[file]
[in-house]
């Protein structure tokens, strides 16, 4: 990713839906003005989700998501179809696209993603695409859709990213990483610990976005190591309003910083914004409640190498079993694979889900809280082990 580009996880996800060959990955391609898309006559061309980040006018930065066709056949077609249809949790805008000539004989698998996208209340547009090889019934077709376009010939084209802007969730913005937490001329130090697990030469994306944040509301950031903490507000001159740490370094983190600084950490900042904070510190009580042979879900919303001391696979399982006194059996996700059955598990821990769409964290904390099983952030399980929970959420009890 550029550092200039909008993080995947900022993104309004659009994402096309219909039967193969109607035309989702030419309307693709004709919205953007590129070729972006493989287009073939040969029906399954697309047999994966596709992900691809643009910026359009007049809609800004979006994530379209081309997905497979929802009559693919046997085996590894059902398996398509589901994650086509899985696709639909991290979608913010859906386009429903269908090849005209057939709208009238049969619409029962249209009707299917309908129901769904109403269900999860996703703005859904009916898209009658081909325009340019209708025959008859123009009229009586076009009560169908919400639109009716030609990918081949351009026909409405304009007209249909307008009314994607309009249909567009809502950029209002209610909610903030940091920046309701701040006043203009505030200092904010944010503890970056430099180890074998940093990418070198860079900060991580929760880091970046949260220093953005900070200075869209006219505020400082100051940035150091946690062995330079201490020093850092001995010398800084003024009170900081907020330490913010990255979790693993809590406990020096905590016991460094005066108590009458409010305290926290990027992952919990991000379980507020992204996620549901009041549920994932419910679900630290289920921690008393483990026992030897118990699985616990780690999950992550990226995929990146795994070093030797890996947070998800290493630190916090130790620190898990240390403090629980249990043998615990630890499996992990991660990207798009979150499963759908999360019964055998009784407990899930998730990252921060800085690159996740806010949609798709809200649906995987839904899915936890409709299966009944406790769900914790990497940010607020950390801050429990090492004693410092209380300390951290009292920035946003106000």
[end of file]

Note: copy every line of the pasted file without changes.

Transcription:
[in-house]
């Protein structure tokens, strides 16, 4: 990713839906003005989700998501179809696209993603695409859709990213990483610990976005190591309003910083914004409640190498079993694979889900809280082990 580009996880996800060959990955391609898309006559061309980040006018930065066709056949077609249809949790805008000539004989698998996208209340547009090889019934077709376009010939084209802007969730913005937490001329130090697990030469994306944040509301950031903490507000001159740490370094983190600084950490900042904070510190009580042979879900919303001391696979399982006194059996996700059955598990821990769409964290904390099983952030399980929970959420009890 550029550092200039909008993080995947900022993104309004659009994402096309219909039967193969109607035309989702030419309307693709004709919205953007590129070729972006493989287009073939040969029906399954697309047999994966596709992900691809643009910026359009007049809609800004979006994530379209081309997905497979929802009559693919046997085996590894059902398996398509589901994650086509899985696709639909991290979608913010859906386009429903269908090849005209057939709208009238049969619409029962249209009707299917309908129901769904109403269900999860996703703005859904009916898209009658081909325009340019209708025959008859123009009229009586076009009560169908919400639109009716030609990918081949351009026909409405304009007209249909307008009314994607309009249909567009809502950029209002209610909610903030940091920046309701701040006043203009505030200092904010944010503890970056430099180890074998940093990418070198860079900060991580929760880091970046949260220093953005900070200075869209006219505020400082100051940035150091946690062995330079201490020093850092001995010398800084003024009170900081907020330490913010990255979790693993809590406990020096905590016991460094005066108590009458409010305290926290990027992952919990991000379980507020992204996620549901009041549920994932419910679900630290289920921690008393483990026992030897118990699985616990780690999950992550990226995929990146795994070093030797890996947070998800290493630190916090130790620190898990240390403090629980249990043998615990630890499996992990991660990207798009979150499963759908999360019964055998009784407990899930998730990252921060800085690159996740806010949609798709809200649906995987839904899915936890409709299966009944406790769900914790990497940010607020950390801050429990090492004693410092209380300390951290009292920035946003106000």